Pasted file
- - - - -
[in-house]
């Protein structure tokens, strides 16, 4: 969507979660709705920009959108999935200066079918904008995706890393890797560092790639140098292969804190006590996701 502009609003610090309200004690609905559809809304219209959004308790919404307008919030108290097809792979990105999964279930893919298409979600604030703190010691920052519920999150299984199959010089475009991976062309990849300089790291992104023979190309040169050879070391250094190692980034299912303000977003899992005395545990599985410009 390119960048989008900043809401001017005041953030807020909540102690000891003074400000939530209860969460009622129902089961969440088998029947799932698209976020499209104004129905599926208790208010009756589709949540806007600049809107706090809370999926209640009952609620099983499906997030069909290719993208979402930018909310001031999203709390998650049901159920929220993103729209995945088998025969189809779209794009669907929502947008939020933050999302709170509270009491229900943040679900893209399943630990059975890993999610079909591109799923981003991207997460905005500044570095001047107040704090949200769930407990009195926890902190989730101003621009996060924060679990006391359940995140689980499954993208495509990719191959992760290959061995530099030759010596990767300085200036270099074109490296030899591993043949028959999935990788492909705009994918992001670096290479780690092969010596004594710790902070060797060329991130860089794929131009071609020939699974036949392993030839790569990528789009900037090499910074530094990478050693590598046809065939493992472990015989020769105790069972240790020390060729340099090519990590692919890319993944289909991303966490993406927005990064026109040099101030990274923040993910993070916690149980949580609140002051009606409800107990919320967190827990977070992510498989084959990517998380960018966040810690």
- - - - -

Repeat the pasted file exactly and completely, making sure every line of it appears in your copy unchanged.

[in-house]
């Protein structure tokens, strides 16, 4: 969507979660709705920009959108999935200066079918904008995706890393890797560092790639140098292969804190006590996701 502009609003610090309200004690609905559809809304219209959004308790919404307008919030108290097809792979990105999964279930893919298409979600604030703190010691920052519920999150299984199959010089475009991976062309990849300089790291992104023979190309040169050879070391250094190692980034299912303000977003899992005395545990599985410009 390119960048989008900043809401001017005041953030807020909540102690000891003074400000939530209860969460009622129902089961969440088998029947799932698209976020499209104004129905599926208790208010009756589709949540806007600049809107706090809370999926209640009952609620099983499906997030069909290719993208979402930018909310001031999203709390998650049901159920929220993103729209995945088998025969189809779209794009669907929502947008939020933050999302709170509270009491229900943040679900893209399943630990059975890993999610079909591109799923981003991207997460905005500044570095001047107040704090949200769930407990009195926890902190989730101003621009996060924060679990006391359940995140689980499954993208495509990719191959992760290959061995530099030759010596990767300085200036270099074109490296030899591993043949028959999935990788492909705009994918992001670096290479780690092969010596004594710790902070060797060329991130860089794929131009071609020939699974036949392993030839790569990528789009900037090499910074530094990478050693590598046809065939493992472990015989020769105790069972240790020390060729340099090519990590692919890319993944289909991303966490993406927005990064026109040099101030990274923040993910993070916690149980949580609140002051009606409800107990919320967190827990977070992510498989084959990517998380960018966040810690």